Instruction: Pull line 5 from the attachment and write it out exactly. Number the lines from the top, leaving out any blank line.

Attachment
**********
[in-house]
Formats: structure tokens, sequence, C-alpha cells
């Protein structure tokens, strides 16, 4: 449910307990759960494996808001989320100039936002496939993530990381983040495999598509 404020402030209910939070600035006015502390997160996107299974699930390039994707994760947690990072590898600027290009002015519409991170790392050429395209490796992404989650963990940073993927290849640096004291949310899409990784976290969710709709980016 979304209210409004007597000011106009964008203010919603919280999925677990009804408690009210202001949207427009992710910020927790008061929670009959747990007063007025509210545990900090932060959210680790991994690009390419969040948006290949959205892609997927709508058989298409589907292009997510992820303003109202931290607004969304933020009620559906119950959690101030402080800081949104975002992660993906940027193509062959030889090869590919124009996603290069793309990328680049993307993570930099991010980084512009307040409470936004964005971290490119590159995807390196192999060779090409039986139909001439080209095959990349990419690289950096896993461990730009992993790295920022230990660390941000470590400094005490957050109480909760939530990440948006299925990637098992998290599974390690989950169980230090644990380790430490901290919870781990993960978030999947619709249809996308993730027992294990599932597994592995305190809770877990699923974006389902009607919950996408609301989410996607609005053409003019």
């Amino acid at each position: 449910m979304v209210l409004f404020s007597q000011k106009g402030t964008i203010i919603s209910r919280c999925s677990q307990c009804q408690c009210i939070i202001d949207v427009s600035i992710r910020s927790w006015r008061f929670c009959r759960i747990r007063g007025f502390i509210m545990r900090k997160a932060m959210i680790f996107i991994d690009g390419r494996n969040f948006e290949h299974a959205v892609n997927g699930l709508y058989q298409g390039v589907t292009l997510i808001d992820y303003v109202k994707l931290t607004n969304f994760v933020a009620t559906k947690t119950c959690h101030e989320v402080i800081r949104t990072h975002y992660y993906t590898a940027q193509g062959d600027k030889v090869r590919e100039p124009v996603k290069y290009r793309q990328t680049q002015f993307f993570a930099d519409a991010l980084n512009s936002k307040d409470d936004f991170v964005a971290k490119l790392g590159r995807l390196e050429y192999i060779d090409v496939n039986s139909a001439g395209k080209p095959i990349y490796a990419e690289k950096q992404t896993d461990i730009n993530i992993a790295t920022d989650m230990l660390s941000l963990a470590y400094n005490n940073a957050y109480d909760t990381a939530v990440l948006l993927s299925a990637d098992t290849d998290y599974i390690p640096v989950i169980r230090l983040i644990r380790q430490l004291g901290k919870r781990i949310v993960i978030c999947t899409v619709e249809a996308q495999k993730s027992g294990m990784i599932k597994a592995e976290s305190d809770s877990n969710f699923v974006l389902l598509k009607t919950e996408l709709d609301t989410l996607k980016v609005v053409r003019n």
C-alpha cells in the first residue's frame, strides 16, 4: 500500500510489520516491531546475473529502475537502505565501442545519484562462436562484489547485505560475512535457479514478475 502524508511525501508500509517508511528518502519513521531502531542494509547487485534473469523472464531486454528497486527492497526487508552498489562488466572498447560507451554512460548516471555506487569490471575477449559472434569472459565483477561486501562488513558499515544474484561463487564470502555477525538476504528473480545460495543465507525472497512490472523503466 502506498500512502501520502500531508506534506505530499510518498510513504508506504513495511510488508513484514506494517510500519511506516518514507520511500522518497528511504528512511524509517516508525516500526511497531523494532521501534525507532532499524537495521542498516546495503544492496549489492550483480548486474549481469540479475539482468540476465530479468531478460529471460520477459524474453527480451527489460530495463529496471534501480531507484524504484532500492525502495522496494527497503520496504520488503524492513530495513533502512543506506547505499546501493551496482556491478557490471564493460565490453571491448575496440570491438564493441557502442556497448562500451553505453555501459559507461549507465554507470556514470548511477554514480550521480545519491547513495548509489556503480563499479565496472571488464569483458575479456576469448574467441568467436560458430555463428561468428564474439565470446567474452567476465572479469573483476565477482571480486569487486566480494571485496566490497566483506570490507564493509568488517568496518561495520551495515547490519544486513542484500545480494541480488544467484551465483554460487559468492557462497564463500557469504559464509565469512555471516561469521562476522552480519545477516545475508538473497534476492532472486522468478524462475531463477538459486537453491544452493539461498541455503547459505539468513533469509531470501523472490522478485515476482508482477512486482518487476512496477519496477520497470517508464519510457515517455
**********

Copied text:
C-alpha cells in the first residue's frame, strides 16, 4: 500500500510489520516491531546475473529502475537502505565501442545519484562462436562484489547485505560475512535457479514478475 502524508511525501508500509517508511528518502519513521531502531542494509547487485534473469523472464531486454528497486527492497526487508552498489562488466572498447560507451554512460548516471555506487569490471575477449559472434569472459565483477561486501562488513558499515544474484561463487564470502555477525538476504528473480545460495543465507525472497512490472523503466 502506498500512502501520502500531508506534506505530499510518498510513504508506504513495511510488508513484514506494517510500519511506516518514507520511500522518497528511504528512511524509517516508525516500526511497531523494532521501534525507532532499524537495521542498516546495503544492496549489492550483480548486474549481469540479475539482468540476465530479468531478460529471460520477459524474453527480451527489460530495463529496471534501480531507484524504484532500492525502495522496494527497503520496504520488503524492513530495513533502512543506506547505499546501493551496482556491478557490471564493460565490453571491448575496440570491438564493441557502442556497448562500451553505453555501459559507461549507465554507470556514470548511477554514480550521480545519491547513495548509489556503480563499479565496472571488464569483458575479456576469448574467441568467436560458430555463428561468428564474439565470446567474452567476465572479469573483476565477482571480486569487486566480494571485496566490497566483506570490507564493509568488517568496518561495520551495515547490519544486513542484500545480494541480488544467484551465483554460487559468492557462497564463500557469504559464509565469512555471516561469521562476522552480519545477516545475508538473497534476492532472486522468478524462475531463477538459486537453491544452493539461498541455503547459505539468513533469509531470501523472490522478485515476482508482477512486482518487476512496477519496477520497470517508464519510457515517455